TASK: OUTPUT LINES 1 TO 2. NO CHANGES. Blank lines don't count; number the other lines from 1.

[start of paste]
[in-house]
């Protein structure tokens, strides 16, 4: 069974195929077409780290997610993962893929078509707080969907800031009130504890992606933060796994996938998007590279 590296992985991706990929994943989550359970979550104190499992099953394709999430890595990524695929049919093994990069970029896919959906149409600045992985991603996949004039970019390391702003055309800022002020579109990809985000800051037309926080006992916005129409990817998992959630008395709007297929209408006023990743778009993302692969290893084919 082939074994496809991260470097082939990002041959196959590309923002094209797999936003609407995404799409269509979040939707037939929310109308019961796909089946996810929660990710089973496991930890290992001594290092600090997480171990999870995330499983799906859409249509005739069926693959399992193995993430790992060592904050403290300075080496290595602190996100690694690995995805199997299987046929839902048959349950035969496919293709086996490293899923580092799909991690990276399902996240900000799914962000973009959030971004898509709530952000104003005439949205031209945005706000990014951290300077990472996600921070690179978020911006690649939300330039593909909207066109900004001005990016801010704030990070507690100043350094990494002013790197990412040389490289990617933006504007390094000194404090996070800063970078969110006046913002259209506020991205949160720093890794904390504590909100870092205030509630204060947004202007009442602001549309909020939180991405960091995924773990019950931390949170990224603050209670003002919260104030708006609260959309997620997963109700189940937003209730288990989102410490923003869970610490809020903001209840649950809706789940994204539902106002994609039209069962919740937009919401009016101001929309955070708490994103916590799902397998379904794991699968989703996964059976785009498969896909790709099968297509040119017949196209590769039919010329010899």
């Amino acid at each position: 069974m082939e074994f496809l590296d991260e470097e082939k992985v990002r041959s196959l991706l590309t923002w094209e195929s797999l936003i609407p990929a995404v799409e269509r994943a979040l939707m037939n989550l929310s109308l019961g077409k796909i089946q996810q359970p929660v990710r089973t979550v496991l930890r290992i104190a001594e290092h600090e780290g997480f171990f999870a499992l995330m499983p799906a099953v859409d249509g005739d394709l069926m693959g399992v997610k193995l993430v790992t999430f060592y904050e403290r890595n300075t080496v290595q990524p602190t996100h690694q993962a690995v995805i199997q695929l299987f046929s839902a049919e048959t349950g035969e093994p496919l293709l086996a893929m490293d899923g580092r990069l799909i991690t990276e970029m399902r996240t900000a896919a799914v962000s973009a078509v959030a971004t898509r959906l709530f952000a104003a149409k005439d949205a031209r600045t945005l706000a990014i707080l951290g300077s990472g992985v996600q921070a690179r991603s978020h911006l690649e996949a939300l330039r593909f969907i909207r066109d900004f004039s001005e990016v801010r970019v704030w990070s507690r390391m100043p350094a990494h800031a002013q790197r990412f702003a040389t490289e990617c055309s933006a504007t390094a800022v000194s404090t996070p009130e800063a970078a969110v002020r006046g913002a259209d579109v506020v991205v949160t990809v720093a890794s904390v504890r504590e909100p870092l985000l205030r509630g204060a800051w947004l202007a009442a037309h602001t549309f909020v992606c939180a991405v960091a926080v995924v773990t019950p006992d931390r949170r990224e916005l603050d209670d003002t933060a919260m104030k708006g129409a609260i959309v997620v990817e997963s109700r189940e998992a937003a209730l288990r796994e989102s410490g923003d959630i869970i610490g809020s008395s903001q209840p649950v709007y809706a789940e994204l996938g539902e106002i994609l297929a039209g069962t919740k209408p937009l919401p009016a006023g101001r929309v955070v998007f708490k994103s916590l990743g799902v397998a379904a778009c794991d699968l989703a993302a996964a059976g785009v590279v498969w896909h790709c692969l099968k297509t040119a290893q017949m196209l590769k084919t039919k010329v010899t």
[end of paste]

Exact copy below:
[in-house]
């Protein structure tokens, strides 16, 4: 069974195929077409780290997610993962893929078509707080969907800031009130504890992606933060796994996938998007590279 590296992985991706990929994943989550359970979550104190499992099953394709999430890595990524695929049919093994990069970029896919959906149409600045992985991603996949004039970019390391702003055309800022002020579109990809985000800051037309926080006992916005129409990817998992959630008395709007297929209408006023990743778009993302692969290893084919 082939074994496809991260470097082939990002041959196959590309923002094209797999936003609407995404799409269509979040939707037939929310109308019961796909089946996810929660990710089973496991930890290992001594290092600090997480171990999870995330499983799906859409249509005739069926693959399992193995993430790992060592904050403290300075080496290595602190996100690694690995995805199997299987046929839902048959349950035969496919293709086996490293899923580092799909991690990276399902996240900000799914962000973009959030971004898509709530952000104003005439949205031209945005706000990014951290300077990472996600921070690179978020911006690649939300330039593909909207066109900004001005990016801010704030990070507690100043350094990494002013790197990412040389490289990617933006504007390094000194404090996070800063970078969110006046913002259209506020991205949160720093890794904390504590909100870092205030509630204060947004202007009442602001549309909020939180991405960091995924773990019950931390949170990224603050209670003002919260104030708006609260959309997620997963109700189940937003209730288990989102410490923003869970610490809020903001209840649950809706789940994204539902106002994609039209069962919740937009919401009016101001929309955070708490994103916590799902397998379904794991699968989703996964059976785009498969896909790709099968297509040119017949196209590769039919010329010899």